• Is COVID-19 or the generic term pandemics referenced in the force majeure clause? In Virginia, courts will enforce the plain and unambiguous meaning conveyed in the force majeure clause. As a result, the wording in the force majeure provision will decide whether the tenant is exempt from paying rent because of COVID-19. If the wording in the force majeure clause is broadly construed to encompass any kind of pandemic that might arise, then a court in Virginia will likely conclude that a tenant is exempt from paying rent because of the novel Coronavirus COVID-19. In this situation, it is advisable for landlords to give the tenant a rent abatement, deferment, or some other form of relief in exchange for the tenant agreeing to waive any defenses they might have had in the initial lease agreement (e.g. force majeure, frustration of purpose, etc.). Accordingly, the landlord should incorporate wording into the amendment to the lease agreement that will preclude the tenant from using COVID-19 or any other kind of pandemic as an excuse to not pay rent.
  • Is it better to work out a force majeure dispute than it would be to proceed to court? Landlords should seek to quash force majeure disputes with their tenants before the matter proceeds to court. This is because it will likely take a long period of time until the landlord and tenant are able to present their issue in front of a court because of COVID-19. It is also likely that courts will hear cases in phases—first hearing the more important criminal cases where a defendant has a right to a speedy trial. Because of this, it is reasonable to think that it will take much longer for a landlord and tenant to settle a force majeure dispute in court than it would otherwise take during a normal environment. In addition, it would be advantageous for both parties to sit down and work out a deal if they believe their finances are strong enough to get them through COVID-19. Although a landlord might have to accede to rental relief or another form of relief for a tenant, it will likely be a lot less expensive than proceeding to argue the dispute in court.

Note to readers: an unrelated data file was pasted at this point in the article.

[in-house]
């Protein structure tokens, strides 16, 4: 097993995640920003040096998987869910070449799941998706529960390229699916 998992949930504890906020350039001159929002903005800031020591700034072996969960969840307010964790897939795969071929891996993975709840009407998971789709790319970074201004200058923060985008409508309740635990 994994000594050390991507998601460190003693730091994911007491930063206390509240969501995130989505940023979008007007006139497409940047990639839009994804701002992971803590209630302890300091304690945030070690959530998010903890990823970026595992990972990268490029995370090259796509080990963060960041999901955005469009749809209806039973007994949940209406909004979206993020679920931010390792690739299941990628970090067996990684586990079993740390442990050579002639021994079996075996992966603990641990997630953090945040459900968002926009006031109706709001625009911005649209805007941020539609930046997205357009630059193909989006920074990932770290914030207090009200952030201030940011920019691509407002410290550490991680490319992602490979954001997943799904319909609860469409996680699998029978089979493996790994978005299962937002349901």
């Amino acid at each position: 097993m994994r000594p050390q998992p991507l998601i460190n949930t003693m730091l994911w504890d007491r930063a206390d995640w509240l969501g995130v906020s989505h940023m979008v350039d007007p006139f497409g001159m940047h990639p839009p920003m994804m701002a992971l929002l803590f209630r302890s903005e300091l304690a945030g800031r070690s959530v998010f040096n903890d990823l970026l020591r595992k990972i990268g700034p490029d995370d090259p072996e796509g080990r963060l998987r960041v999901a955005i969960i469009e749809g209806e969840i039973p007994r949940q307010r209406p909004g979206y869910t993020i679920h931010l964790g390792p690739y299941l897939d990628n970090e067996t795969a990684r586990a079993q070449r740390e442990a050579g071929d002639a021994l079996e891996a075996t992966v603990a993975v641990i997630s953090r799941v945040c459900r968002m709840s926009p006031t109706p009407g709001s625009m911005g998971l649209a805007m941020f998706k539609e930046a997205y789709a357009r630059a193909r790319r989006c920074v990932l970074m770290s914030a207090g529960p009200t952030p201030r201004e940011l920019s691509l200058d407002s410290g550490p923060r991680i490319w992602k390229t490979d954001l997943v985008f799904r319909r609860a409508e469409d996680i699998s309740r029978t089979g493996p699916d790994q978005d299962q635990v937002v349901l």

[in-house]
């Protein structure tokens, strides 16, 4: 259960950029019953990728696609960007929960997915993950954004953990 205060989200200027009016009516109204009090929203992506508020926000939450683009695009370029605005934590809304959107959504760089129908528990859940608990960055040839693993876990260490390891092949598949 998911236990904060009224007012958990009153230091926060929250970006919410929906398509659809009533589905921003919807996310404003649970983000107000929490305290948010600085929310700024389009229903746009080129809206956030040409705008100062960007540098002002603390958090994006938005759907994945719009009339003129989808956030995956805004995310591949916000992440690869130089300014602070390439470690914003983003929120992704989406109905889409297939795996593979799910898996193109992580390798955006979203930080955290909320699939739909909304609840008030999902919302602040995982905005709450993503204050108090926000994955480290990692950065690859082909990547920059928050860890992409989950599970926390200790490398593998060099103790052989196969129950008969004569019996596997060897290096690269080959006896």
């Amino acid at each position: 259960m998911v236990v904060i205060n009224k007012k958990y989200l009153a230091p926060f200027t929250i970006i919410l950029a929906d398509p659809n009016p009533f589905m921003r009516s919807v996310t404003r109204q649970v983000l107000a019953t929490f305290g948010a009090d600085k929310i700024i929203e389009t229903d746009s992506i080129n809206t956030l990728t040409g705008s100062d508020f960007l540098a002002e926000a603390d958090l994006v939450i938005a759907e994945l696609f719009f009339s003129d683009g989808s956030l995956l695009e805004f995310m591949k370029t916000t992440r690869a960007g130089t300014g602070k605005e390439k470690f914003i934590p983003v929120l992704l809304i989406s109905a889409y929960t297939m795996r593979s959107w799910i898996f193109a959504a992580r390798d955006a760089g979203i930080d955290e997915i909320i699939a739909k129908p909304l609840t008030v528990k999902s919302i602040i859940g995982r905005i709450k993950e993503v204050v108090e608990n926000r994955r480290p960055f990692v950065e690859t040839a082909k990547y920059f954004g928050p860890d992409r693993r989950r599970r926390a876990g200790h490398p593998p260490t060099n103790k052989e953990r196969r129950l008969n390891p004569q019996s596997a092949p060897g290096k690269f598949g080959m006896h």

• Is a party trying to be excused from performing the contract or paying rent? Generally, many landlords have wording in force majeure clauses that prevent tenants from using the force majeure as an excuse to not pay rent. Even if there is no wording in the force majeure clause preventing the tenant from using the force majeure clause as an excuse to not pay rent, an act of God will typically only occur when it is expressly stated in the force majeure clause. Accordingly, the tenant is very unlikely to be excused from paying rent because of COVID-19 in Virginia.
    Was COVID-19 the sole proximate cause of the tenant’s injury? In Cooper v. Horn, the Supreme Court of Virginia held that an act of God must be the only proximate cause of the injury. If the tenant could have mitigated the nonperformance of rent, then the tenant will not be exempt from paying rent because of COVID-19. This is because COVID-19 wasn’t the only reason why the tenant couldn’t pay rent, but it stemmed from the tenant’s own negligence (e.g. landlord offers tenant rent abatement, but tenant rejects and tries to terminate the lease because of COVID-19).